But there is more to comics than a couple of new short stories tacked onto a 30-year-old narrative. So Amanda and Rob also discuss:

  • The Death of Wolverine #1, written by Charles Soule with pencils by Steve McNiven,
  • Original Sin #8, written by Jason Aaron with art by Mike Deodato and
  • Big Trouble In Little China #4, written by Eric Powell and drawn by Brian Churilla!

And now the legalese:

  • We record this show live to tape. While this might mean a slightly looser show than your normal comics podcast, it also means that anything can happen.
  • This show contains spoilers. While we try to throw out a verbal warning before we cut loose, consider this fair warning.
  • Amanda and Rob use adult, explicit language, and therefore this show is not safe for work. The janitors portrayed in Miracleman had Walkman headphones for work, and that was 1984. What’s your excuse?

Enjoy the show, suckers!


godzilla_and_godzookyIt is Sunday, which means it’s time for another episode of the Crisis On Infinite Midlives Show, or as we like to call it: that thing we do as an excuse to not write for one day so we can devote more time to drinking whiskey, watching Game of Thrones, and babying the Crisis On Infinite Midlives Home Office Mascot, Parker The Kitten.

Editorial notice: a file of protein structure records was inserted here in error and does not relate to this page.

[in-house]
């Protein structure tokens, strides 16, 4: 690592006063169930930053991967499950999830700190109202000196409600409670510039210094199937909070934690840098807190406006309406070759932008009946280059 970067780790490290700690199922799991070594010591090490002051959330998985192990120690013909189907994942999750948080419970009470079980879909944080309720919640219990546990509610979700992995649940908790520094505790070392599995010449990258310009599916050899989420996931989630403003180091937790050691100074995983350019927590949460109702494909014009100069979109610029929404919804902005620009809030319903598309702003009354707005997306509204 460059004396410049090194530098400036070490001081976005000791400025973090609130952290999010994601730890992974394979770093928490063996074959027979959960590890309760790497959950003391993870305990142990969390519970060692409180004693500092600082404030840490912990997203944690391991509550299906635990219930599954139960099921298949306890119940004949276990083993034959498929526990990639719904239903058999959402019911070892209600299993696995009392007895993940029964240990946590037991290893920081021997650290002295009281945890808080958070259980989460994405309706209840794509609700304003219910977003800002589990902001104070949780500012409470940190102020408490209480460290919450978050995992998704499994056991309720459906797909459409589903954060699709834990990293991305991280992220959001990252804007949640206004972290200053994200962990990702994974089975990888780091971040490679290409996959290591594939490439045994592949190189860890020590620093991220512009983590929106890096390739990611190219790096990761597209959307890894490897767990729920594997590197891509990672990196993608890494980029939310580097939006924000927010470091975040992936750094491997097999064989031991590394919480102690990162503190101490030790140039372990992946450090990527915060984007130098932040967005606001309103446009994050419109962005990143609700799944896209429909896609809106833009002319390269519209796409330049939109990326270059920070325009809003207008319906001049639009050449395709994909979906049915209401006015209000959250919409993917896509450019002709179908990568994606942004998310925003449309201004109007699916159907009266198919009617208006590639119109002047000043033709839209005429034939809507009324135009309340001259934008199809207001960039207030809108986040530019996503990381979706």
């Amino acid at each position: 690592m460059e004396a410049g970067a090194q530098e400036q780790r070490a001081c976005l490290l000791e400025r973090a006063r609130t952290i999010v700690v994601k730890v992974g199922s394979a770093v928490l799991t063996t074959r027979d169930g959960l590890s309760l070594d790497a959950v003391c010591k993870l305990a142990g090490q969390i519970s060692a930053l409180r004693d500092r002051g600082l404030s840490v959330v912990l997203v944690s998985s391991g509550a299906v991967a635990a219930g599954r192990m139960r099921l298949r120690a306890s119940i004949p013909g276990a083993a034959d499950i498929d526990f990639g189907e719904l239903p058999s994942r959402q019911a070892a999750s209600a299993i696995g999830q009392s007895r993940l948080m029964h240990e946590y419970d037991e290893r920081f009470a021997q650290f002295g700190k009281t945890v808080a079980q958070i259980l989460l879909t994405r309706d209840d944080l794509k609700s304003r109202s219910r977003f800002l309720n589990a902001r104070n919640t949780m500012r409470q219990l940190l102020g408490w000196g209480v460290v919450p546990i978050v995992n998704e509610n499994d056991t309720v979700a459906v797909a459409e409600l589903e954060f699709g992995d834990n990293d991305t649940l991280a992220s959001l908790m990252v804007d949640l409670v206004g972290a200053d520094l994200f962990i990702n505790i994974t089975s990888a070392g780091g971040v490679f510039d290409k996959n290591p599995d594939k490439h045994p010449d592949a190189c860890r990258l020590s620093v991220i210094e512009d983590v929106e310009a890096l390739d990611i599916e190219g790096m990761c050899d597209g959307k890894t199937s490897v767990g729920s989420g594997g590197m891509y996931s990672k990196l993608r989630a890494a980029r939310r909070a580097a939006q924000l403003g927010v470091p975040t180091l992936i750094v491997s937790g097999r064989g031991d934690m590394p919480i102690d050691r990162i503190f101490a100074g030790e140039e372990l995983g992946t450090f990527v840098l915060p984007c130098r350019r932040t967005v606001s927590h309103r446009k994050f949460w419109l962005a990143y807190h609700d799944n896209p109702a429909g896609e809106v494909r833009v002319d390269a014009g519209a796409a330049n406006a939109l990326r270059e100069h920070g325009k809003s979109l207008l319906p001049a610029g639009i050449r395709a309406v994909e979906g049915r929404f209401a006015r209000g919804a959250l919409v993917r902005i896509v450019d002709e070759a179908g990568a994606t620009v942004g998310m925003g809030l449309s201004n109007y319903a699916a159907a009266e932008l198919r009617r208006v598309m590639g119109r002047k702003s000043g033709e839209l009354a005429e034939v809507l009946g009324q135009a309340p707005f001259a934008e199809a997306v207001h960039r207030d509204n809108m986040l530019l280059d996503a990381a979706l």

On today’s show, we tackle:

  • Godzilla! We went into it thinking it would be a movie filled with Walter White battling a giant lizard, walked out of it thinking it was a pretty enjoyable reboot of the property… and then we talked about it. And sometimes, that’s the worst thing you can do to a movie…
  • Wild-assed and variant covers – Marvel announced this week that the covers of each issue of The Death of Wolverine would be something called “Weapon Etched Holo Foil,” and DC is planning to release their Futures End (Mistakenly called Five Years Later in the show) September one-shots with another series of 3D covers. As a couple of people who lived through variant covers and how they helped kill comics in the mid-90s, we don’t have a lot to add about it, but man do we like to complain about them.
  • Batgirl #31, written by Gail Simone with art by Fernando Pasarin
  • The United States of Murder Inc., written by Brian Michael Bendis with art by Michael Avon Oeming
  • The Walking Dead #127, written by Robert Kirkman with art by Charlie Adlard, and:
  • Cat nutrition, or: taking care of a stray animal for only $47 a day

And one show note for the week:

  • The Island of The Mushroom People is an actual movie, actually called Attack of The Mushroom People in America and Matango in its native Japan. I wish I was making that up.

And, our usual semi-legalese: